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Vodafone says it has "heard the calls from rural customers" and will now offer them the same unlimited data as urban users during the Covid-19 lockdown - but only at off-peak times, defined as midnight to 9am.

And it is still asking them to take data-conserving measures such as reducing quality on video streaming services like Netflix to standard definition (or watch more traditional off-line services such as Sky), avoiding iTunes and the App Store at peak times, turning off automatic updates for Xbox and PlayStation and giving streaming music services like Spotify a miss.

The change kicked in last night and this morning. Vodafone technology director Tony Baird said there was an immediate 40 per cent jump in rural broadband traffic.


So why not offer it 24/7?

"We would love to offer unlimited data to our rural customers at all times – but the rural network has a limited data supply and is simply not built for the hugely increased capacity we're experiencing at the moment," the Vodafone said in a message to its rural customers last night.

"[But] this would require additional radio spectrum and government investment via the Rural Broadband Initiative (RBI). This means that if we removed data caps now, it would degrade the experience overall."

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A Vodafone-Spark-2degrees joint venture called the Rural Connectivity Group won the tender for the second stage of the public-private Rural Broadband Initiative, which is still underway - and funded, in large part, through a $50m a year tax on the telco industry.

Photo / File
Photo / File

Last week saw all the big internet providers offer unlimited data to all fixed-broadband customers, with no overage charges, as part of their Covid-19 response.

One rural customer was quick to ask the Herald why the deals did not extend to rural users.

"Are we not as important?" she asked in an email to the Herald.


The Herald subsequently quizzed the providers. Spark and 2degrees confirmed that their unlimited offers did in fact extend to the countryside.

But Vodafone - which in 2018 bought the largest rural broadband player, Farmside - said it would like to but was faced with the limitations of today's rural infrastructure.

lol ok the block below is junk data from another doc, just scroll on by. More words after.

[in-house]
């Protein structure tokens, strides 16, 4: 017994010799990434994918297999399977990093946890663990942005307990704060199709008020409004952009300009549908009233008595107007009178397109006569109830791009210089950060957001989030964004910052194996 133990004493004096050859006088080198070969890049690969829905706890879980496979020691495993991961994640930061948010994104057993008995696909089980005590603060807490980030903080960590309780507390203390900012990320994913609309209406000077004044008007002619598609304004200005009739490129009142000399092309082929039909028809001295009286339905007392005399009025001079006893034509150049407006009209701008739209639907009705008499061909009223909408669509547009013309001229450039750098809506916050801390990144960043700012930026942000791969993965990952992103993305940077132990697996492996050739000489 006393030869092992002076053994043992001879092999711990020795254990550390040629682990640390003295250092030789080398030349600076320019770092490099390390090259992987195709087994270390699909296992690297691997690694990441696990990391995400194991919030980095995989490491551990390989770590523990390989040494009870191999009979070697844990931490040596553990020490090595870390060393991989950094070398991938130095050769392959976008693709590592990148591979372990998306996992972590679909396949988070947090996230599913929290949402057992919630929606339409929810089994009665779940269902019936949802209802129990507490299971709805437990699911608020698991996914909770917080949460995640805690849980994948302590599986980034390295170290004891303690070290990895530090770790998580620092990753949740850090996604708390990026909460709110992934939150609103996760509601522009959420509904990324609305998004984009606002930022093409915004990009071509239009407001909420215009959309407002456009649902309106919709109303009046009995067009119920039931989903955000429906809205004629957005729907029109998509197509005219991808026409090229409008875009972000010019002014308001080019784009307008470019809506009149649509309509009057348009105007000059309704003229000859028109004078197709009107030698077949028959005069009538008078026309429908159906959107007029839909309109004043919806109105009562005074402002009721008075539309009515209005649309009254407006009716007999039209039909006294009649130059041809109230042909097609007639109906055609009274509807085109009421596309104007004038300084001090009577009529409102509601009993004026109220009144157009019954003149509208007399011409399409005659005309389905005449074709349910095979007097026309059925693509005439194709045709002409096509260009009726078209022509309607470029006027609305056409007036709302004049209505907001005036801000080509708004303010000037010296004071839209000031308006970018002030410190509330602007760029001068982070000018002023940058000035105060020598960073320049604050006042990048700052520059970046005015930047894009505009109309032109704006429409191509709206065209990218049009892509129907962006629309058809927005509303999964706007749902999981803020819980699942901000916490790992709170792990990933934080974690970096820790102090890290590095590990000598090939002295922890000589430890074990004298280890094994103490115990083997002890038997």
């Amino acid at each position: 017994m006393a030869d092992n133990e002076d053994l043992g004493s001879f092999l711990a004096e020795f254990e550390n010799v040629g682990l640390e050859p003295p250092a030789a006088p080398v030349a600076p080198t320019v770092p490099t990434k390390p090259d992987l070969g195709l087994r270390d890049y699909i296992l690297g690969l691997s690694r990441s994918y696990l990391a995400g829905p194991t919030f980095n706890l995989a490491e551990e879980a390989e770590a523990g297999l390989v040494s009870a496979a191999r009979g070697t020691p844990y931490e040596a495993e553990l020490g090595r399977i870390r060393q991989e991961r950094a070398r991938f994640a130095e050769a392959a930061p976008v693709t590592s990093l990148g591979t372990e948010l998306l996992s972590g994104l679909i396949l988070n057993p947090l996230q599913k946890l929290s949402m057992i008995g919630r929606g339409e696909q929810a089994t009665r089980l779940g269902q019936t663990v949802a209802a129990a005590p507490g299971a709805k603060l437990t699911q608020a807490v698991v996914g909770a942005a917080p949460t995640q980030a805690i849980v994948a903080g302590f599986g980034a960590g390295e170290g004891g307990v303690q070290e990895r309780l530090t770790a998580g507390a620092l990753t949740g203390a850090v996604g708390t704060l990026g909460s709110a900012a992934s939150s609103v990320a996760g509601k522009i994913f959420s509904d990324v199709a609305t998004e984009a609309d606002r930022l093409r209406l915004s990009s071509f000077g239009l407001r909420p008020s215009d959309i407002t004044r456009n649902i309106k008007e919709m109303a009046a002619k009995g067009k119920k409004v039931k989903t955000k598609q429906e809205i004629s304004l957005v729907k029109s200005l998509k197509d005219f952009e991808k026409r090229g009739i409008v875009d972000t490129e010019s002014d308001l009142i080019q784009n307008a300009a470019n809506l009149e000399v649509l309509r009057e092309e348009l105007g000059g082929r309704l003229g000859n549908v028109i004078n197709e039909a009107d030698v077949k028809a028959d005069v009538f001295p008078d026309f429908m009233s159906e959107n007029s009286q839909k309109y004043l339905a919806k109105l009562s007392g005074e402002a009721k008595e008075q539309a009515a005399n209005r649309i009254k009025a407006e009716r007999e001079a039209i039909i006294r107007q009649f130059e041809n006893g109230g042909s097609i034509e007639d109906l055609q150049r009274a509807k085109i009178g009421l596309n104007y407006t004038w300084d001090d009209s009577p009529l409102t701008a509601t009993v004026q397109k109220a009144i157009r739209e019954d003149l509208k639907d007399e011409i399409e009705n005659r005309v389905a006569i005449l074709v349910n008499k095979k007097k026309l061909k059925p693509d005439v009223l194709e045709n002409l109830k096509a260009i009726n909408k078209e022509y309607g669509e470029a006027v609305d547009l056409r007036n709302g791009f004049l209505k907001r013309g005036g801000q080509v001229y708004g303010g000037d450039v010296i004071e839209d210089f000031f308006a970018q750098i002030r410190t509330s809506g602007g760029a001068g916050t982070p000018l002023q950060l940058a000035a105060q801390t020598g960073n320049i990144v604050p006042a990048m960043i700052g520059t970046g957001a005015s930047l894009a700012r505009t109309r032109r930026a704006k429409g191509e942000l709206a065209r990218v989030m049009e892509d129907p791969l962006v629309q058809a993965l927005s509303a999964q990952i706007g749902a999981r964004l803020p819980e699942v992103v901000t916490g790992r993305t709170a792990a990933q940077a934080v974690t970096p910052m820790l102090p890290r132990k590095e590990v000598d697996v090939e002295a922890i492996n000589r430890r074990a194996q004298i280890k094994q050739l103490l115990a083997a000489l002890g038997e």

Its Farmside purchase simply means that Vodafone has the most skin in the game, an insider said.

Spark has "more spectrum and fewer rural sites."

With its new measures announced overnight, Vodafone is offering rural customers unlimited data from midnight to 9am, though it still cautions not to go wild. A "fair-use" policy will be in place.

Vodafone NZ boss Jason Paris said, "Outside these times, your 200GB data should be enough to work and learning from home without interruption."

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Speaking to the Herald earlier this week, Telecommunications Users Association head Craig Young welcomed relief measures from telcos, but noted many rural users were missing out on unlimited data. The Government's official Covid-19 advisory website

Young and InternetNZ boss Jordan Carter have both pointed out a second major issue: the 211,000 households that have no broadband connection at all as schools turn to online learning, and the government uses it as a major means of communication, during the lockdown. The government gave the Herald an update on plans in that area, which are still developing.

Vodafone's data-saving tips for rural customers

• Keep an eye on data usage allowance via the My Farmside portal daily or by using the MyVodafone app.

• Review all electronic devices that are connected via WiFi or connected to your Rural Broadband device.

• Download software upgrades during the free data period.

• Close down apps on your phone when it's connected to the WiFi so they don't keep using data in the background.

• Turn off automatic software updates on your mobile phone.

• Restrict iTunes and App Store downloads until the off-peak, free periods.

• PlayStation and Xbox game updates consume a lot of data so turn off automatic updates.

• Video content does too, so download overnight taking advantage of your new unlimited data times, then reduce the format to SD (standard definition). This includes YouTube, Netflix and Vodafone TV.

• Listen to downloaded music rather than streaming on Spotify and Apple Music.

• Change WiFi passwords to protect your usage.

• Seek alternative entertainment channels such as Sky